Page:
When are politicians going to learn voters don’t want separate Maori wards?

Another vote, another predictable result. The only people surprised by this outcome are the wombles who put up the proposal for Maori wards in the first place. Quote:

Palmerston North people have spoken and more than two-thirds who voted were in opposition to creating separate Māori wards.

Results from a binding poll came in on Saturday night, with 14,567 voting against wards for the city council and 6530 voting for.

The percentage was 68.87 against and 30.88 per cent for.

The turnout was at 37.21 per cent of eligible voters, and 49 votes were counted as blank and four “informal” votes received.

There are still 117 special votes to be processed. End quote.

Comprehensive. Only the politicians are surprised. Voters are sick of pandering to Maori. Quote:

Palmerston North City councillor Aleisha Rutherford, who supported the local campaign for Māori wards, said Together: Kia Kotahi Mai was disappointed with the result. 

“We have, however, been heartened by the number of people who have engaged with us through the campaign, to say that they have changed their mind and support representation of Māori on council.”

She said while they did not get the majority they needed, it showed they had had a huge shift in the number of people who support having a Māori voice on the council.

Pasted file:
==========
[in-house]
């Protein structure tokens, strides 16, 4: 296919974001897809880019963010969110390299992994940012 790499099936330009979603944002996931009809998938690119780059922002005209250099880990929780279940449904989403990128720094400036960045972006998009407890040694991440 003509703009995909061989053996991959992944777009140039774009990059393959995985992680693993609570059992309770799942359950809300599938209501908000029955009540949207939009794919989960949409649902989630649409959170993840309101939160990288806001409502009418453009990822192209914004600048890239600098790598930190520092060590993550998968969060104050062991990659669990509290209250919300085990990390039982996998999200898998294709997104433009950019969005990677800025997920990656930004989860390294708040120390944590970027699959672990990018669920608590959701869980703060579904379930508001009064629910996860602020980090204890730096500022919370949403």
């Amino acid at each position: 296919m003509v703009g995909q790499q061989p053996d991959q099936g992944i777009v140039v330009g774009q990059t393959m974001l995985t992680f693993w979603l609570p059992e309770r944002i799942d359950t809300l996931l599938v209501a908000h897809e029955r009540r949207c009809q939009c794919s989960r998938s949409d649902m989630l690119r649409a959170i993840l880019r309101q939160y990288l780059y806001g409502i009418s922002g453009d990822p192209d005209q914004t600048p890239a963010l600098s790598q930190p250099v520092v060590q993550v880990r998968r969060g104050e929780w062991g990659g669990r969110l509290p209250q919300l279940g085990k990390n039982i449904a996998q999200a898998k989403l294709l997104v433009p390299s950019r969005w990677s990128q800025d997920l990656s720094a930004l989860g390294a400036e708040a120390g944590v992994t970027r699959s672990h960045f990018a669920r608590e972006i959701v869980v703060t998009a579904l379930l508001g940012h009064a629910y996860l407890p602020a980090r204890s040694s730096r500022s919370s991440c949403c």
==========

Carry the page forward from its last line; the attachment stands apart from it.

Don Esslemont, who organised the Palmerston North petition, said it was an excellent result.

“It was just about certain there would be a majority against. It would have been astounding if there were not.”

Esslemont said he was confident they would get more than 50 per cent against, but he was delighted with almost 70.

“I think it’s a lesson for the mayor and councillors who voted for it.

This demonstrates very clearly the great majority of Palmerston North [were against it].

The mayor and councillors who supported Māori wards simply do not understand opinions in Palmerston North. 

[They] should be ashamed of their lack of understanding.”

He also said it was a good example of why Parliament should not do away with the law that allows people to petition for a poll. End quote.

Spot on Don. Speaking of Don, Don Brash should be proud of his achievement. He may not have made it to prime minister but he has more influence than any former prime minister.

Let’s hope councils keep pushing for this and keep losing. Then we will see, categorically, that people don’t want Maori wards. You could also argue that they want to see an end to Maori seats in parliament. I am certain that if that was put to the vote the result would be overwhelmingly in favour of getting rid of them.

It makes the travesty of Auckland’s unelected Maori representatives on the Maori Statutory Board even more offensive and there is no way that voters in Auckland can get rid of them.


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As much at home writing editorials as being the subject of them, Cam has won awards, including the Canon Media Award for his work on the Len Brown/Bevan Chuang story. When he’s not creating the news, he tends to be in it, with protagonists using the courts, media and social media to deliver financial as well as death threats.

They say that news is something that someone, somewhere, wants kept quiet. Cam Slater doesn’t do quiet and, as a result, he is a polarising, controversial but highly effective journalist who takes no prisoners.

He is fearless in his pursuit of a story.

Love him or loathe him, you can’t ignore him.

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